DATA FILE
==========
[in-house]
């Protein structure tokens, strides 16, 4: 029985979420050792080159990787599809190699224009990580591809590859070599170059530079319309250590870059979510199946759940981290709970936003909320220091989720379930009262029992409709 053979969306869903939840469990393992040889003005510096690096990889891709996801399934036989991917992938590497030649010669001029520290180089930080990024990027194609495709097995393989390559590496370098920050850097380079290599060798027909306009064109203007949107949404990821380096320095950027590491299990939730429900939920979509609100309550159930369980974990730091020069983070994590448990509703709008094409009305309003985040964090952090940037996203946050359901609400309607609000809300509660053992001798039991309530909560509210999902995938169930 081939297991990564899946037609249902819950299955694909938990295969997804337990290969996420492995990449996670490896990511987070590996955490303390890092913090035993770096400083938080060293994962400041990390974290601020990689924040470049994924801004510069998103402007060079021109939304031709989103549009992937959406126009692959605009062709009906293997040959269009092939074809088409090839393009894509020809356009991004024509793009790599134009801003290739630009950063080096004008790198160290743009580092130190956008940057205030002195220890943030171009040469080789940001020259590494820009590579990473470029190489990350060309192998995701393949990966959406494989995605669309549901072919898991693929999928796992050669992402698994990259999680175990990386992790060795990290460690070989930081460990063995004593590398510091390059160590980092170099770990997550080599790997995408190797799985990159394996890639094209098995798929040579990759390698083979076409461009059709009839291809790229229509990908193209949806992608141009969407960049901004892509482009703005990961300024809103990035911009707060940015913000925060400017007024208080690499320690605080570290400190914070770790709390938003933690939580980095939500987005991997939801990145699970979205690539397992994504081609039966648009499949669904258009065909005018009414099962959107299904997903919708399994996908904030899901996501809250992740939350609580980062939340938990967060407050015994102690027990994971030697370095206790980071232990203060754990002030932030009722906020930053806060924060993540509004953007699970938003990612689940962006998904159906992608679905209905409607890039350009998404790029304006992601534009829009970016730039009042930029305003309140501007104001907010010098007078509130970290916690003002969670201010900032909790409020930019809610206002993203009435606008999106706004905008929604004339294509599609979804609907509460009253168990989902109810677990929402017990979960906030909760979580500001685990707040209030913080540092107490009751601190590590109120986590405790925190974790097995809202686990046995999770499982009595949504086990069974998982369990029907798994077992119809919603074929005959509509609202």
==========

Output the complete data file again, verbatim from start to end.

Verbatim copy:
[in-house]
């Protein structure tokens, strides 16, 4: 029985979420050792080159990787599809190699224009990580591809590859070599170059530079319309250590870059979510199946759940981290709970936003909320220091989720379930009262029992409709 053979969306869903939840469990393992040889003005510096690096990889891709996801399934036989991917992938590497030649010669001029520290180089930080990024990027194609495709097995393989390559590496370098920050850097380079290599060798027909306009064109203007949107949404990821380096320095950027590491299990939730429900939920979509609100309550159930369980974990730091020069983070994590448990509703709008094409009305309003985040964090952090940037996203946050359901609400309607609000809300509660053992001798039991309530909560509210999902995938169930 081939297991990564899946037609249902819950299955694909938990295969997804337990290969996420492995990449996670490896990511987070590996955490303390890092913090035993770096400083938080060293994962400041990390974290601020990689924040470049994924801004510069998103402007060079021109939304031709989103549009992937959406126009692959605009062709009906293997040959269009092939074809088409090839393009894509020809356009991004024509793009790599134009801003290739630009950063080096004008790198160290743009580092130190956008940057205030002195220890943030171009040469080789940001020259590494820009590579990473470029190489990350060309192998995701393949990966959406494989995605669309549901072919898991693929999928796992050669992402698994990259999680175990990386992790060795990290460690070989930081460990063995004593590398510091390059160590980092170099770990997550080599790997995408190797799985990159394996890639094209098995798929040579990759390698083979076409461009059709009839291809790229229509990908193209949806992608141009969407960049901004892509482009703005990961300024809103990035911009707060940015913000925060400017007024208080690499320690605080570290400190914070770790709390938003933690939580980095939500987005991997939801990145699970979205690539397992994504081609039966648009499949669904258009065909005018009414099962959107299904997903919708399994996908904030899901996501809250992740939350609580980062939340938990967060407050015994102690027990994971030697370095206790980071232990203060754990002030932030009722906020930053806060924060993540509004953007699970938003990612689940962006998904159906992608679905209905409607890039350009998404790029304006992601534009829009970016730039009042930029305003309140501007104001907010010098007078509130970290916690003002969670201010900032909790409020930019809610206002993203009435606008999106706004905008929604004339294509599609979804609907509460009253168990989902109810677990929402017990979960906030909760979580500001685990707040209030913080540092107490009751601190590590109120986590405790925190974790097995809202686990046995999770499982009595949504086990069974998982369990029907798994077992119809919603074929005959509509609202």